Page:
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Design by
Lisa Dempsey

 

Impact II: Projects & Lesson Plans: A Is for Aviator
A Is for Aviator

HOW IT WORKS
As an introduction to A Is for Aviator, community helper books are used for guided reading. A KWL model helps determine the students’ prior knowledge of aviators/pilots, and the completed charts are prominently displayed in the classroom. An ongoing word wall is developed with vocabulary words on the topic (i.e., scientist, experiment, spacecraft, control tower, air traffic controller, and compass). The students create their own creative/artistic models of astronauts and pilots.

This study began while the space shuttle Columbia was in flight. Students discussed how the astronauts/scientists on board conducted scientific experiments and the nature of these activities during space flight. They learned basic research skills via daily newspapers, National Geographic magazines, and television coverage of the flight. Models of the shuttle were created to emphasize the different components of the spacecraft such as booster rockets, heat shields, computers, etc., and the importance of each part in relation to the astronaut’s scientific responsibilities. During the orienteering lessons, the children learned primary directions using a “hands-on” approach. They walked around the classroom and the block equipped with their own functioning professional compasses. They truly felt like junior aviators, and became painfully aware of current events when the Columbia exploded. Interactive writing was used to record their thoughts and feelings, and they also drew pictures. These pictures and a class letter were sent to the families of the fallen astronauts. Individual books for each child on astronauts and pilots were created with the use of a computer, utilizing scientific vocabulary and concepts. The students read and illustrated each page of their spirally bound teacher-created books.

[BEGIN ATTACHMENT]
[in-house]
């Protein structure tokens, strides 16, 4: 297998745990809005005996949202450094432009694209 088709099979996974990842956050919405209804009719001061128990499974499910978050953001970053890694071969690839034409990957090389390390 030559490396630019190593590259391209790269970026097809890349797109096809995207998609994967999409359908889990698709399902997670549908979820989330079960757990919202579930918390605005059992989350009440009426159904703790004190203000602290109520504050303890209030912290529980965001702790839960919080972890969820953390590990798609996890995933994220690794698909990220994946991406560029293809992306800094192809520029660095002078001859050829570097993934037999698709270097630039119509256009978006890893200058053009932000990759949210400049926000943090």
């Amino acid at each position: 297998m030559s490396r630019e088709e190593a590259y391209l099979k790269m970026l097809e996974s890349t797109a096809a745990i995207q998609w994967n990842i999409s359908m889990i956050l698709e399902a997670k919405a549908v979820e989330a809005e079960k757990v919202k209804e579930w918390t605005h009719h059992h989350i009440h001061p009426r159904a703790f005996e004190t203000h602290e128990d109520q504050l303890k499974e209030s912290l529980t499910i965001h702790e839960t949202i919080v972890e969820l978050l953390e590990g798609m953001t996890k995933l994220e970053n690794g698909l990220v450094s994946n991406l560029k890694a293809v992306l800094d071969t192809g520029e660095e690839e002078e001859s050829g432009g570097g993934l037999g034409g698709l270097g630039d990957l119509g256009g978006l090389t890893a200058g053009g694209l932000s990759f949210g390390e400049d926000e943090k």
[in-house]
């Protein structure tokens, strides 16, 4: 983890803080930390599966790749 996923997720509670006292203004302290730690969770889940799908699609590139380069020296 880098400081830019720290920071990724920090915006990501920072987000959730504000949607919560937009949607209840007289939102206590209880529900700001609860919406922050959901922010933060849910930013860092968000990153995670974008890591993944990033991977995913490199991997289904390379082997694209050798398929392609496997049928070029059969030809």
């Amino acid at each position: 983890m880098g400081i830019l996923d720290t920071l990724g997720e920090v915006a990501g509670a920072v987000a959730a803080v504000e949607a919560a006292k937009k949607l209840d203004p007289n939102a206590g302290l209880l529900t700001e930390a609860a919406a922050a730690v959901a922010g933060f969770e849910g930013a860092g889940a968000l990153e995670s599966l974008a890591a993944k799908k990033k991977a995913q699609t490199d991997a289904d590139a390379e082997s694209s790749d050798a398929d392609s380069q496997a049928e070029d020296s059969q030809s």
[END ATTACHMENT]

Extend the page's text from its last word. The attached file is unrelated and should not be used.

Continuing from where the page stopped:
THE STUDENTS
Ten 6- to 8-year-old special education students with a variety of handicapping conditions and readiness to first grade levels actively participated. This program can easily be adapted for older special education students and a lower-grade general education population. 

THE STAFF
Donna Rose McNamara has taught special education students in New York City for 14 years and has a master’s degree in deaf education. She received an IMPACT II Adaptor Grant in 2002. This is her first year conducting this program. Two paraprofessionals and NYU student Kristen Cappadona assisted.  

WHAT YOU NEED
Compasses, art supplies, and books on maps, astronauts, pilots, airports, and planes are useful. Newspapers, magazines, a globe, and United States and world maps are vital visual information sources. 

OVERALL VALUE
The class experienced a wealth of meaningful knowledge and took great pride in their work. They were exposed to scientific concepts and vocabulary, current events, map skills, literary selections, and creative art experiences. After the compass study, they made the connection of the importance of scientific precision in flight. Their newly gained knowledge also enabled them to become aware of the “distinctiveness” of aviators and to communicate with each other in a more meaningful way. 

 

View the Curriculum Unit/Dissemination Packet

CURRICULUM AREAS
Science
Literacy

GRADES
K-2

MORE INFORMATION

Donna Rose McNamara
1548 York Avenue
New York, NY 10021


Principal
Suzanne Lewin

IMPACT II 
Catalog 2003-2004

 

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